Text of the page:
Jose Mourinho said he would “wait to be back in football” following his dismissal from Tottenham Hotspur. But he didn’t wait very long.
Clearly the offers to work on behalf of tabloid newspapers, radio stations and bookmakers weren’t enough to keep the former Manchester United manager out of the game that consumes him; barely three weeks passed and he was being announced as the next Roma boss.
It felt in a way like a typical Mourinho mind game, to see him unveiled as the next manager of a club United still have to face in the second leg of a European semi-final. It would be unlikely that Mourinho could engineer any impact on current (and outgoing) Roma boss Paulo Fonseca, who will be in the dugout opposite Ole Gunnar Solskjaer on Thursday night, but you wouldn’t put it past him.
The head honchos at the Italian club spoke in glowing terms about Mourinho when the announcement came through on Tuesday afternoon.
“When Jose became available, we immediately jumped at the chance to speak with one of the greatest managers of all time,” said Thiago Pinto, Roma’s general manager.
“We were blown away by Jose’s desire to win and his passion for the game: no matter how many trophies he has won, his primary focus is always on the next one. He possesses the knowledge, experience and leadership to compete at all levels.”
Mourinho’s track record speaks for itself, though it is his recent record at United and Tottenham — and the fact he’s heading to Roma, rather than one of Europe’s truly elite super-clubs — that are causing questions over his career trajectory.
A decade ago Mourinho was fresh off winning Serie A and the Champions League with Inter Milan; now he’s returning to a club currently seventh in the Italian league table and who Solskjaer’s United put to the sword 6-2 last week.
At least he will be surrounded by some familiar faces in Italy, joining up with Chris Smalling and Henrikh Mkhitaryan, both of whom he managed at United. His relationship with the latter was strained to say the least, though further north in Milan he will have some friendly faces — Ashley Young, Romelu Lukaku, Alexis Sanchez and maybe even Zlatan Ibrahimovic — to travel to meet for a coffee.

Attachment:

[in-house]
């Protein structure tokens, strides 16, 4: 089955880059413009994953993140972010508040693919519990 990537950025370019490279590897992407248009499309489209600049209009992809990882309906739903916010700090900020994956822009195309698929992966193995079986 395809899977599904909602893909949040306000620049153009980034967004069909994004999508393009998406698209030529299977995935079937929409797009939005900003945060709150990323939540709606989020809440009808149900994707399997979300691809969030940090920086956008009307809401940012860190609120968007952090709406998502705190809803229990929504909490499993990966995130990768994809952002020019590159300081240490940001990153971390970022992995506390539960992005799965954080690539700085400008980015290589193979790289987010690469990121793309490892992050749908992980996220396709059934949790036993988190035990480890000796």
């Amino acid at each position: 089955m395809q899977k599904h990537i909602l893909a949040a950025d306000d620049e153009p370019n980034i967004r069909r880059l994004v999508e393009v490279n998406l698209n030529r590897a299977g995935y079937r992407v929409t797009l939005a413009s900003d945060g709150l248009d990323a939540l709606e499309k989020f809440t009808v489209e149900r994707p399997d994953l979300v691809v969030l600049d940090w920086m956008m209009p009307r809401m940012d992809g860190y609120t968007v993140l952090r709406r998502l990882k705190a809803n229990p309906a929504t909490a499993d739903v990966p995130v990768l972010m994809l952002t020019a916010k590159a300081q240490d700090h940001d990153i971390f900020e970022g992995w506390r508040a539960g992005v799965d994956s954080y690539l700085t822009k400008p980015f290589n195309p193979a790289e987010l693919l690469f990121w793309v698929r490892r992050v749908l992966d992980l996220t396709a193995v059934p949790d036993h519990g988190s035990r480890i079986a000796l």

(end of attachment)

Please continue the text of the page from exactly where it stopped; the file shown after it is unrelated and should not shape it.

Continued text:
It’s rather odd, in fact, how such a large chunk of the United side of 2015 to 2018 have joined forces in Serie A now.
And, with all due respect to the league, it doesn’t reflect too well on the strength of Italian football right now that Young (36 in July), Sanchez (32) and Matteo Darmian (31) have recently become Scudetto winners.
Credit probably should go to Antonio Conte for masterminding Inter’s victory, breaking Juventus’ 10-year stranglehold on the title, and to Lukaku who is operating at his peak — pushing Cristiano Ronaldo close as the top scorer — but otherwise, it’s obvious Mourinho is taking a giant step down. Even from Tottenham.
His days of competing for the biggest titles seem long gone. Even if Mourinho can somehow propel Roma back into the mix for the Serie A trophy and Champions League football, he will still seem a shadow of the manager who dominated the Premier League for a decade.
It goes without saying that Solskjaer still has plenty to prove, starting with brushing off Fonseca’s Roma on Thursday night and earning a Europa League final spot. Winning the competition and securing second in the league should be enough for the wider footballing public to recognise Solskjaer has overtaken Mourinho in the managerial stakes. He will then need more silverware to back it up.
As for the clutch of players Solskjaer discarded early in his United reign who are plying their trade in Serie A, none aside than Lukaku look to have a particularly bright future.
United have moved on from them, just as they rightly moved on from Mourinho.